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Commercial property will continue to focus on value and improved services rather than price in 2014 31st January 2014

Occupier demand will underpin take-up of commercial property across the regions in 2014

The outlook for commercial property across the regions is looking more positive thanks to eonomic growth, which is forecast to increase by 2.8 per cent in 2014, and 3 per cent over the medium term, while employment is forecast to increase by 400,000 over the next two years. Job gains will be underpinned by business services, TMT and retail, offsetting the ongoing contraction of the public sector.

These were some of the main findings highlighted in commercial property specialists DTZ's 2014 Annual Outlook report. 

As a result of a predicted improved UK macro outlook, occupier sentiment and demand for commercial property is generally strengthening with take-up growing across the regions.

However, availability, particularly for Grade A office and industrial space, is falling rapidly. The report estimates that there is only 1.6 years of Grade A office space left based on current take-up rates. The retail market is also expected to see vacancy rates moderate from current high levels.

Investor appetite for commercial property assets is increasing and volumes have risen markedly. The record yield gap between London and the regions, and between prime and secondary property, is encouraging investors to move up the risk curve. However, the window of opportunity is closing as the yield gap is forecast to narrow and regional markets will become less undervalued.

Richard Yorke, UK Head of Research at DTZ and co-author of the report said: “Based on its relative attractiveness, investors’ appetite for commercial real estate is very strong. This is further helped by a normalisation of the lending markets. But, investors should take advantage of current pricing quickly before interest rates rise. At the same time, prime opportunities have become less attractive. Consequently, investors need to consider secondary assets and locations more closely, which are still attractively priced. Investors need to be bold and move quickly to take advantage of this limited time opportunity.”

The growing shortage of grade A office space, combined with the regional development pipeline at an all time low, means investors are now encouraged to acquire assets for development and refurbishment.

The bigger cities are best placed to respond to potential new demand. Birmingham, Glasgow, Edinburgh and Leeds are strongest in terms of development as a proportion of long term deliveries. The dearth of new supply and a wave of leasing events mean that prime rents are increasing and set for further growth. The cities which are likely to see relatively rapid increases are Edinburgh, Leeds and Manchester. Incentives are also likely to erode in markets such as Birmingham.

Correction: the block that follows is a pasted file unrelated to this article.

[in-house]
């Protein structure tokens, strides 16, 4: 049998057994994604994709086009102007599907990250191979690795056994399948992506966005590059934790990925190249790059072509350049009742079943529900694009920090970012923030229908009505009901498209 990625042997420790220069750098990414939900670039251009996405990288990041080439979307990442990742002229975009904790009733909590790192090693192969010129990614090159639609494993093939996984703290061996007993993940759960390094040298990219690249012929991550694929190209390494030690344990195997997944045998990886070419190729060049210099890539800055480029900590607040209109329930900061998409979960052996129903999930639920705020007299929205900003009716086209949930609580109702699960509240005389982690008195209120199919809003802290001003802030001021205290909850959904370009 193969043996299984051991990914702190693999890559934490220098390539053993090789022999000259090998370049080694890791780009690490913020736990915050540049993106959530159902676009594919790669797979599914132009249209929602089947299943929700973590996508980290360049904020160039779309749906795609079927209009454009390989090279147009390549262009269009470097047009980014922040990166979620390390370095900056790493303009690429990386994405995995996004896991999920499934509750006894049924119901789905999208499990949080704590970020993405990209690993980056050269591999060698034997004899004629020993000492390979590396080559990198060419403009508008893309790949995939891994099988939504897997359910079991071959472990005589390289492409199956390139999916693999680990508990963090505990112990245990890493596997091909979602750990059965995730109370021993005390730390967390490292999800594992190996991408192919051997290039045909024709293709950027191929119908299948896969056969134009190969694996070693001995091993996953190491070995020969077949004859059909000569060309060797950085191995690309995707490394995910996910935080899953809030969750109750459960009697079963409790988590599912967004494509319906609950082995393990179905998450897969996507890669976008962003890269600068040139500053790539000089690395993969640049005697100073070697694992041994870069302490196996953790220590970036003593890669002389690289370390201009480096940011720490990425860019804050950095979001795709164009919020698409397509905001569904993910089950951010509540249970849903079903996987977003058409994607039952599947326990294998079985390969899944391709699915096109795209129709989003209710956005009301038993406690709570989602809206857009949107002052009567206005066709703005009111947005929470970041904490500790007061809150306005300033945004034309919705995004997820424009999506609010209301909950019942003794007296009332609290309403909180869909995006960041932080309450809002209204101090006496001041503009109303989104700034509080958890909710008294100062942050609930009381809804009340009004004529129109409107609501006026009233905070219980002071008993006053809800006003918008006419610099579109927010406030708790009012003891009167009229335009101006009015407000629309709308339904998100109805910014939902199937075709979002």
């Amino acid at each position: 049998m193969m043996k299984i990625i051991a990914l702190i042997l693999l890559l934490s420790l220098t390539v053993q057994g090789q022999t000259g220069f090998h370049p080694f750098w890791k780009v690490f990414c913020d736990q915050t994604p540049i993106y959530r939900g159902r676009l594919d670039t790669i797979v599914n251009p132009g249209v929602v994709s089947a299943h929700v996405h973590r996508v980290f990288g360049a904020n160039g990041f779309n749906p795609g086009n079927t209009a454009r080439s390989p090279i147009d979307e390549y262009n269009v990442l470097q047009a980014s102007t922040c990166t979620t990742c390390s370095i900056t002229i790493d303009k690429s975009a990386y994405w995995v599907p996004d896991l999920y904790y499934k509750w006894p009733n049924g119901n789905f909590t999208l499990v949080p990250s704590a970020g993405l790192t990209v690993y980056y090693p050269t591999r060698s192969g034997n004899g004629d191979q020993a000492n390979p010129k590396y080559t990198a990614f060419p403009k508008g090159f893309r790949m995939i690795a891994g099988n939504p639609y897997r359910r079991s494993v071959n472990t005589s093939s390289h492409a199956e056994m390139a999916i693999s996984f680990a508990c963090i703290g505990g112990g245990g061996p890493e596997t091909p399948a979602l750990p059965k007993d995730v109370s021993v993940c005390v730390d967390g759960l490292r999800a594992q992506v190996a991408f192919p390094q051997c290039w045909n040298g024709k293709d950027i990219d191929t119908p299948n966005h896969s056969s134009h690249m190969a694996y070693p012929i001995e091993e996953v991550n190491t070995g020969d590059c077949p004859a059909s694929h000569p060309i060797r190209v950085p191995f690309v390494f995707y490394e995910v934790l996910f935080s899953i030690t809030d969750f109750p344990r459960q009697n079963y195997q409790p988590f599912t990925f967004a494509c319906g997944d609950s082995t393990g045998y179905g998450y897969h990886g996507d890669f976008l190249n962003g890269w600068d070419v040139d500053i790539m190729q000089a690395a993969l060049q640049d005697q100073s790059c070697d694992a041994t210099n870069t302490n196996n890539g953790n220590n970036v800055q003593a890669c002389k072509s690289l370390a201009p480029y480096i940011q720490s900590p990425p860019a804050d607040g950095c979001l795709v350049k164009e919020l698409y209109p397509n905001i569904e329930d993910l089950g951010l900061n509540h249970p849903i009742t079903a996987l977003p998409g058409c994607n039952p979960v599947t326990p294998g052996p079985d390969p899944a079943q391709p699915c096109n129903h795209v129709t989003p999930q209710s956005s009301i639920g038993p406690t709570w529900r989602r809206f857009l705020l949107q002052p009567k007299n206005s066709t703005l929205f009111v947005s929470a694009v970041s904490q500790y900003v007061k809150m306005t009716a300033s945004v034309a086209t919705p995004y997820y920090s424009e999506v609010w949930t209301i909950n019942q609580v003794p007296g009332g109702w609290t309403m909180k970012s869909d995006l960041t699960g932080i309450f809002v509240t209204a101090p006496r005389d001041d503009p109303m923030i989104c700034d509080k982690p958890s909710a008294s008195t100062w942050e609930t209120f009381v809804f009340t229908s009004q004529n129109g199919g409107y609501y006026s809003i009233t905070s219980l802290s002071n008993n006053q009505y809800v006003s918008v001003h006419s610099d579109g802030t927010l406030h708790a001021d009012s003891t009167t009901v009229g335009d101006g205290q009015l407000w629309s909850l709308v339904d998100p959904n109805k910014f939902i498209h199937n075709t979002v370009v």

David Tonks, Senior Director and Head of DTZ’s Office Agency team in Birmingham said: “It is increasingly the case that an occupier’s comparison of value available in the market involves an assessment of the building specification and services provided by the landlord in addition to the headline financial terms. As the supply and demand balance continues to shift we will see the cost of good quality space increase during 2014 and it is already evident that incentives offered to occupiers are less generous than they were 12 months ago and pressure on headline rents is growing.

“There are, however, also signs of landlords competing for occupiers by providing improved services to their tenants. The trend for an improved level of service is most evident in the market for secondary accommodation that accounts for almost 50% of annual take-up within the Central Birmingham market. The more successful buildings are increasingly offering additional services that provide increased convenience for occupiers through a central concierge service or increased efficiency in use through shared meeting/catering facilities for example. Larger occupiers are also analysing their occupancy rates and factoring this into the scale of their requirement having allowed for building specification and quantifiable expansion plans over the short to medium-term. The keen focus upon value rather than price looks certain to continue.”

DTZ Research also revealed that the outlook for the industrial market is positive with increased manufacturing activity and export orders leading to strong take-up of Grade A space. However, as with the offices market, a lack of available Grade A space (in most regions less than 10 per cent of total availability) the options for occupiers seeking existing grade A stock are severely limited. Meanwhile, retail spending will continue to increase with some high streets seeing falling vacancy rates in 2014.

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